Much of the debate about a peace settlement with insurgents in Afghanistan focuses only on political or territorial power sharing. But a successful peace process will require a broader array of measures that allow conflicting parties to share influence and balance that influence with more roles for noncombatants, civilian political actors, and vulnerable groups.

peaceworks

Summary

  • While the need for a peace process to end the conflict in Afghanistan becomes clearer with each passing month, there are deep doubts about the chances of achieving a settlement. While the challenges are formidable, they are also potentially surmountable with the right kind of process and settlement.
  • All the phases of a peace process are linked. Beginning a process requires more than a conducive military situation; it also calls for potential negotiation scenarios that can generate the confidence to take the initial steps. The kind of negotiation that takes place will influence the comprehensiveness, quality, and therefore sustainability of the outcome.

About the Report

This report, funded by the Royal Norwegian Ministry of Foreign Affairs, is the product of a joint research project of the United States Institute of Peace (USIP), the Peace Research Institute Oslo (PRIO), and the Chr. Michelsen Institute (CMI) to identify issues and options to support durable peace in Afghanistan. Previous publications stemming from the project include several USIP Peace Briefs and two research papers: Hamish Nixon, “Achieving Durable Peace: Afghan Perspectives on a Peace Process” (Oslo: PRIO, May 2011) and Deedee Derksen, “Peace from the Bottom-Up? The Afghanistan Peace and Reintegration Program” (Oslo: PRIO, September 2011).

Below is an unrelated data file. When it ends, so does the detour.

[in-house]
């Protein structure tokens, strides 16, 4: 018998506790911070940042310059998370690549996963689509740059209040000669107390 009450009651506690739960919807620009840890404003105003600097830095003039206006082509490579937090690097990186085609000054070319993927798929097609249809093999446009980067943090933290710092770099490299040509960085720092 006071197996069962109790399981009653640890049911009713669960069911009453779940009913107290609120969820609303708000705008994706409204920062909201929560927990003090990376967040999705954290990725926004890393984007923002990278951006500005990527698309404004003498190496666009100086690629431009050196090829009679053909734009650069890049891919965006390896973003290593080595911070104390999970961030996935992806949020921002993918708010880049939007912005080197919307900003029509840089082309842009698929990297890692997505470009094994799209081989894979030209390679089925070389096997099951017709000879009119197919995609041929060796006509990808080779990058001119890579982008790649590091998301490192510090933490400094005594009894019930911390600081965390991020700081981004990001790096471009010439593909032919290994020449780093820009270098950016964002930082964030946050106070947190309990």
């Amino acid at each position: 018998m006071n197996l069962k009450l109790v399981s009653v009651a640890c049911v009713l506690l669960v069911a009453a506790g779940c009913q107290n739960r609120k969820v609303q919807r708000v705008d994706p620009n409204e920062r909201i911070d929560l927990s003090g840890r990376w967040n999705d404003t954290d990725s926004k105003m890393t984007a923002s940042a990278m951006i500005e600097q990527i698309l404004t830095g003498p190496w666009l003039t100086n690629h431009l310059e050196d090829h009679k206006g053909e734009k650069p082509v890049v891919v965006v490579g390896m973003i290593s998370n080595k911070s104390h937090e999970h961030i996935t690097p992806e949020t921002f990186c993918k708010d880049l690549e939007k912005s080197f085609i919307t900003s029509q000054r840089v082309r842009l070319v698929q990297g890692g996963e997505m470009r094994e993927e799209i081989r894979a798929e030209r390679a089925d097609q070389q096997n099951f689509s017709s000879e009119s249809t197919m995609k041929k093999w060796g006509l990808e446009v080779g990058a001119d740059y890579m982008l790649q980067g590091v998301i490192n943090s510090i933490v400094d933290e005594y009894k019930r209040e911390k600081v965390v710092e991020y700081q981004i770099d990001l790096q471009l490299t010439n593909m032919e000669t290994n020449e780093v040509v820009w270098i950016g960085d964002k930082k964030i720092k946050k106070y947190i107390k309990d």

About the Authors

Hamish Nixon is project coordinator of the joint research project on durable peace in Afghanistan. He spent five years in Afghanistan working on governance with the World Bank and the Afghanistan Research and Evaluation Unit, and has researched peace processes and post-conflict governance in Cambodia, El Salvador, and Afghanistan.

Caroline Hartzell was a 2010–11 Jennings Randolph Senior Fellow at the United States Institute of Peace and is professor of political science at Gettysburg College. She is researching the effects that civil war settlements have on post-conflict economic development, and is coauthor of Crafting Peace: Power-Sharing Institutions and the Negotiated Settlement of Civil Wars (University Park, PA: Pennsylvania State University Press, 2007). The authors would like to thank all those who spoke with them in Afghanistan and colleagues who provided comments on the paper.

 

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